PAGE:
Is it all in the genes?

Recently the Times of London ran a rebuttal of Amy Chua’s Tiger Mother stance, stating that her arguments were flawed because everything is really genetically predetermined. The author insisted that the reason Chua’s children were successful had nothing to do with her authoritarian parenting style, but resulted more from the fact that their parents were both Yale professors and thus highly intelligent and accomplished. They needn’t have done anything and their children would still have excelled.

The writer quotes studies of twins reared apart to support his argument that “it’s all in the genes.” In line with more modern research findings, as we describe in more detail in our book EMOTIONAL MUSCLE: STRONG PARENTS, STRONG CHILDREN, we see these matters entirely differently.

In fact, genes work like an old-fashioned jukebox – there are many selections possible, but it takes someone pressing the button to play the song. Parents and the environment are the ones pressing the buttons, selecting which influences are going to trigger the expression or suppression of particular genes. (You can find a detailed discussion of this in David Shenk’s very readable book “The Genius In All Of Us,” published 2011.)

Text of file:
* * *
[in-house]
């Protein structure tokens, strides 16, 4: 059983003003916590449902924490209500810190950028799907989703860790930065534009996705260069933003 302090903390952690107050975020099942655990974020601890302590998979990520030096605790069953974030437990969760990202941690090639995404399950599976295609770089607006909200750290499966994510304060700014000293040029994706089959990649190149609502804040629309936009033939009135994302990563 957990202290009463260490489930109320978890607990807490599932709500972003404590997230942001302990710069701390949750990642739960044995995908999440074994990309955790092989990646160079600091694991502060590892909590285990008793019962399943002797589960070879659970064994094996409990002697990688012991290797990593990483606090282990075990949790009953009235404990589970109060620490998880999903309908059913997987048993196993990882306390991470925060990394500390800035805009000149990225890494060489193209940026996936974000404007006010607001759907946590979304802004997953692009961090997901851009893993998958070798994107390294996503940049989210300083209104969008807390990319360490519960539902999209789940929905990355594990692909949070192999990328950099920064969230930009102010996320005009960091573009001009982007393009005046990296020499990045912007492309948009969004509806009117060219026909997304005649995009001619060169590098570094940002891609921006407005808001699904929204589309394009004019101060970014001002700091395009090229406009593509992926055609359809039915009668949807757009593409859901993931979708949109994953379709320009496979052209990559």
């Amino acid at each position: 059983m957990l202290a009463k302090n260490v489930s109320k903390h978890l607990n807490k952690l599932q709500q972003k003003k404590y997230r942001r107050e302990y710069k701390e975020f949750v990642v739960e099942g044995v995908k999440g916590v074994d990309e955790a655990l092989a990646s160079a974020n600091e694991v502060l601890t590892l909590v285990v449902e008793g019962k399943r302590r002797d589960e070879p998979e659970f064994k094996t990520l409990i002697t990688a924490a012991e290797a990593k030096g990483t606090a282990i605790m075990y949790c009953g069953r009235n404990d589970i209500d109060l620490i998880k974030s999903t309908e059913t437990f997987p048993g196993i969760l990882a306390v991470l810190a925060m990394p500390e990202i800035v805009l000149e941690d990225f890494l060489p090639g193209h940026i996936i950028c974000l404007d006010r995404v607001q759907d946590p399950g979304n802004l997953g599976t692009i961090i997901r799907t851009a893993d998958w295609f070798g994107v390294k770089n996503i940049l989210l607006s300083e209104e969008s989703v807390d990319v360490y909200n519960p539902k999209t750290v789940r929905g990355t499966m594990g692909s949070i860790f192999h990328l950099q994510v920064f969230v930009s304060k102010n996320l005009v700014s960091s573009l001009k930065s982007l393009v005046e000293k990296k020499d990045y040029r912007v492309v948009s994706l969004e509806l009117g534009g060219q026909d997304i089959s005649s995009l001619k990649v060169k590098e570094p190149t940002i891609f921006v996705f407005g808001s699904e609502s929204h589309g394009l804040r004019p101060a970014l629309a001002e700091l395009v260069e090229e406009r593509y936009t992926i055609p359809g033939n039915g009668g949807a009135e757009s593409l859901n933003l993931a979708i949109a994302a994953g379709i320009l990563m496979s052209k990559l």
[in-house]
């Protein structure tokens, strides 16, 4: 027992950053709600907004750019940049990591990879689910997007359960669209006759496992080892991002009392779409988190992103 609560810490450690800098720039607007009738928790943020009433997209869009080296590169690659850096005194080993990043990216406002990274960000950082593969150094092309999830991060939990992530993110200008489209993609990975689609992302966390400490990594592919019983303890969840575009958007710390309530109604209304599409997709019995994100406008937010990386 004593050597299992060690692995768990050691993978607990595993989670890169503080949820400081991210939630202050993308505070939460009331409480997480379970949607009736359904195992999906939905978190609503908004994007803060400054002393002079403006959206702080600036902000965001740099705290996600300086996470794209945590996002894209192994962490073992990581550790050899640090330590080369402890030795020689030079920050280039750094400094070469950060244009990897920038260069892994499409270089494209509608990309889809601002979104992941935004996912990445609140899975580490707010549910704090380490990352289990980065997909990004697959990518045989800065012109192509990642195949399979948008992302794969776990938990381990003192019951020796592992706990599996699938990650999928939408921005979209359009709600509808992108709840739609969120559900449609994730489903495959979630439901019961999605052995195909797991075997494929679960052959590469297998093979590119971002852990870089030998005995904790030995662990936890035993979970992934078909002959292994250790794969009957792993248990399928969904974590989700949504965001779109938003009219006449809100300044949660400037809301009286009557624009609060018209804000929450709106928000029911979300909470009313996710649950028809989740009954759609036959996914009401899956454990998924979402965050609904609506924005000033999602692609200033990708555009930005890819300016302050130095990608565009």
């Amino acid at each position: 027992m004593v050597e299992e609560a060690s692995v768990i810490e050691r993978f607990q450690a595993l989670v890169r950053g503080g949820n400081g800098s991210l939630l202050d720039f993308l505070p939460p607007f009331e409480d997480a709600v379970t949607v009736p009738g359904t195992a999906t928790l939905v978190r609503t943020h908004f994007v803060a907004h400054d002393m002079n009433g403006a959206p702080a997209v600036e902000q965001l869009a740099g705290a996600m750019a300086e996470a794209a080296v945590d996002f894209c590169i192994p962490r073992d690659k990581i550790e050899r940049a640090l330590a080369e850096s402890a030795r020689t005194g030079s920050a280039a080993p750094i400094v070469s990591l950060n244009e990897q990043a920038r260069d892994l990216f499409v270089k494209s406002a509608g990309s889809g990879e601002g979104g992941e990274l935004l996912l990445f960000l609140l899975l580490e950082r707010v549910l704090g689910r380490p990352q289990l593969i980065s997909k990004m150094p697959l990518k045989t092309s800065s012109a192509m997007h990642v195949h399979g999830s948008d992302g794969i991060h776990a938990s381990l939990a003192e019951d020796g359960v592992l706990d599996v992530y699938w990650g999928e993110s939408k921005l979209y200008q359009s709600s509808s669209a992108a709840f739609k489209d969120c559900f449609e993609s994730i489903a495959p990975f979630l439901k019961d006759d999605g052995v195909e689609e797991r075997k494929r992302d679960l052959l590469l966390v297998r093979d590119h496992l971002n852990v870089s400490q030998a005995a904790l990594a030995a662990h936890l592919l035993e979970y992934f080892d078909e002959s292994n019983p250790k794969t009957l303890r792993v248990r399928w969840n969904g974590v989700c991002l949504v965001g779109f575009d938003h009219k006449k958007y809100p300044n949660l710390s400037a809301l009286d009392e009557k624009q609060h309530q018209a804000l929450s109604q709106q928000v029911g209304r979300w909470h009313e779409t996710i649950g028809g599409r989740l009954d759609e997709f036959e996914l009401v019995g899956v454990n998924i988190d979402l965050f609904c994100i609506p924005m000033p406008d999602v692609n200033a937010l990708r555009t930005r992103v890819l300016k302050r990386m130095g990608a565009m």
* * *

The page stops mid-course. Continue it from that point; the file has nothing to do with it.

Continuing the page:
Shenk’s description of cutting-edge genetic research meshes with our view that parents’ emotional muscles work together with their childrens’ to generate character and resilience. It is now recognized that genes and neurobiological factors interact with the environment so that genetic risk or protective factors are expressed in the context of environmental risk or protection. To put this succinctly, the environment turns genes “on” or “off.”

This is true even for IQ, which, for over one hundred years, has been considered to be one of our main inherited characteristics. Recent research overturns this idea. Turkheimer and his associates (2005) found that the impact of growing up impoverished overwhelms children’s inborn genetic capacities. Home life is the critical factor for youngsters. “If you have a chaotic environment, kids’ genetic potential doesn’t have a chance to be expressed,” Turkheimer noted (quoted in New York Times, July 23, 2006). When the experiences of children from different economic family backgrounds are compared, children growing up in poor families have typically heard by the age of 4 a total of 32 million fewer spoken words than those whose parents are professionals (Hart and Risley 1995).

So what parents do and what parents offer makes a profound difference, more important than any other factor. In our book we describe many ways to implement these ideas, taking every opportunity in daily life to include the dimension of emotional muscle, so that each child can realize her full potential.

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One Response to Is it all in the genes?

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